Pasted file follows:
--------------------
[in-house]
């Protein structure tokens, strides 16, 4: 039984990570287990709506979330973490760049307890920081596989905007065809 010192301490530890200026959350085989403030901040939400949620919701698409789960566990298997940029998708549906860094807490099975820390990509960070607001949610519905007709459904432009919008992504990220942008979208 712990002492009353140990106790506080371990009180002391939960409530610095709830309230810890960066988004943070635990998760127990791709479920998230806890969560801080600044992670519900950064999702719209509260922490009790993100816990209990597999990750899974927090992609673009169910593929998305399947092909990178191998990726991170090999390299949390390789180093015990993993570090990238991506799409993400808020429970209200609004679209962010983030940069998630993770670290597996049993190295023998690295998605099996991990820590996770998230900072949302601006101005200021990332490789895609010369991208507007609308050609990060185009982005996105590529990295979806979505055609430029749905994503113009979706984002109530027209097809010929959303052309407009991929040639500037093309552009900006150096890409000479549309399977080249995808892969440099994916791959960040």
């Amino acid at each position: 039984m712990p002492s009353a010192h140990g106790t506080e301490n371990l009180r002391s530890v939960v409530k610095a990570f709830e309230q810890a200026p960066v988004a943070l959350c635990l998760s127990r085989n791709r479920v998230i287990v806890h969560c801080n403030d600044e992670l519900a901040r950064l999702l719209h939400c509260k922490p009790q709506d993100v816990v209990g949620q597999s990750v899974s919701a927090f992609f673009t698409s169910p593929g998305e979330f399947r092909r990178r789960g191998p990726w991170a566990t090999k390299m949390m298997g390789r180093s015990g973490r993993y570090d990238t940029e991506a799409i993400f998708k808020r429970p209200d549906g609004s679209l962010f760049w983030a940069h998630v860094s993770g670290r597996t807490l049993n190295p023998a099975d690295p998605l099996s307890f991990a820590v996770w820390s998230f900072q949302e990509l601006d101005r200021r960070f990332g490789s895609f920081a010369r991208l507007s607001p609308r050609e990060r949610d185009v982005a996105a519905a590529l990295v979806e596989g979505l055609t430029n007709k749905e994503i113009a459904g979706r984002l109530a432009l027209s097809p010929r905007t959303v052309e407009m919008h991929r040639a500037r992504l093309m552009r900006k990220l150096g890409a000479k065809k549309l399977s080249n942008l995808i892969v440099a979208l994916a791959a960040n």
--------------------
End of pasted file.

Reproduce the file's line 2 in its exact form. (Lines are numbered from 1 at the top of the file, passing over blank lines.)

């Protein structure tokens, strides 16, 4: 039984990570287990709506979330973490760049307890920081596989905007065809 010192301490530890200026959350085989403030901040939400949620919701698409789960566990298997940029998708549906860094807490099975820390990509960070607001949610519905007709459904432009919008992504990220942008979208 712990002492009353140990106790506080371990009180002391939960409530610095709830309230810890960066988004943070635990998760127990791709479920998230806890969560801080600044992670519900950064999702719209509260922490009790993100816990209990597999990750899974927090992609673009169910593929998305399947092909990178191998990726991170090999390299949390390789180093015990993993570090990238991506799409993400808020429970209200609004679209962010983030940069998630993770670290597996049993190295023998690295998605099996991990820590996770998230900072949302601006101005200021990332490789895609010369991208507007609308050609990060185009982005996105590529990295979806979505055609430029749905994503113009979706984002109530027209097809010929959303052309407009991929040639500037093309552009900006150096890409000479549309399977080249995808892969440099994916791959960040």